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Monday, November 24, 2014

Empty Boots and Quiet Sirens: Some Hard Numbers

There are fewer volunteer and paid-on-call firefighters in Minnesota. A recent study by graduate students at the University of Minnesota Humphrey Institute put some hard numbers to what is happening. The study is entitled “Empty Boots and Quiet Sirens.” It reminded me of the phrase, “What if you had a fire and nobody came?” The retention and recruitment of firefighters in Minnesota is a developing issue.

The study looks at the number of firefighters in the state between 2008-2012 and reports that 56% of Minnesota’s counties had a reduction in the number of volunteer and paid-on-call firefighters. Ninety percent of those counties were outside of the metro area, and 77% of the fire relief associations that serve communities with populations of less than 4,000 reported a 10% reduction in their number of firefighters.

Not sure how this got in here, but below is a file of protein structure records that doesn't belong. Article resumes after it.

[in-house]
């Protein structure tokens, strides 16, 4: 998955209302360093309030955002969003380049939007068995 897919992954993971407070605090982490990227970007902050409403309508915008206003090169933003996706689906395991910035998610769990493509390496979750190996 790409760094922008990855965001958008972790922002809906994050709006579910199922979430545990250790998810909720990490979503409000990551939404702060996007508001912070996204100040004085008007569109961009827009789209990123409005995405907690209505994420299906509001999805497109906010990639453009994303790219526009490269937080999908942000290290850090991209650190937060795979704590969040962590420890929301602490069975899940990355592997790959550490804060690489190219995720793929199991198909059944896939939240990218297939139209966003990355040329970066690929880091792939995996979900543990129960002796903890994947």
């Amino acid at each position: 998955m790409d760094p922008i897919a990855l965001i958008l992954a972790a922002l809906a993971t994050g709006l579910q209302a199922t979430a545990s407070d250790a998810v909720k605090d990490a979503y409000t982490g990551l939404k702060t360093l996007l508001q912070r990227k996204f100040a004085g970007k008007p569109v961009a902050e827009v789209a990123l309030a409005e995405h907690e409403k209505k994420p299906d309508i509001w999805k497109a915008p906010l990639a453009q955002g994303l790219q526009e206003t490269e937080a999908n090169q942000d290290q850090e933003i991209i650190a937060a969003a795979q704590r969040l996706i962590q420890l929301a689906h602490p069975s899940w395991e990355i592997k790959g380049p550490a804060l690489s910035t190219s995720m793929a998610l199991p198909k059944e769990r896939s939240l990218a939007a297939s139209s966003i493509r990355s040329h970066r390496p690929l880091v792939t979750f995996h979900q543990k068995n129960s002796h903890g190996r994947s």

The report contains three major findings:
  1. Retention and recruitment of firefighters is a local problem requiring local solutions and resources.
  2. Rural areas are more likely to experience difficulty recruiting and retaining firefighters.
  3. Additional information is needed at the state level in order to provide the most impactful support to local communities.
Some of the factors coming together that are contributing to the problem are the volunteers’ desire for a greater work-life balance, the increased training requirements, department leadership challenges, and the state’s shifting demographics. One of the subheadings of the study sums it up nicely: “A valuable service in danger.”

The full study—including a comparison with neighboring states—can be found online here:

                                          Responder Safety = Public Safety

Up next…Meet the New Loss Control Team Members

In the meantime, stay safe and be careful.


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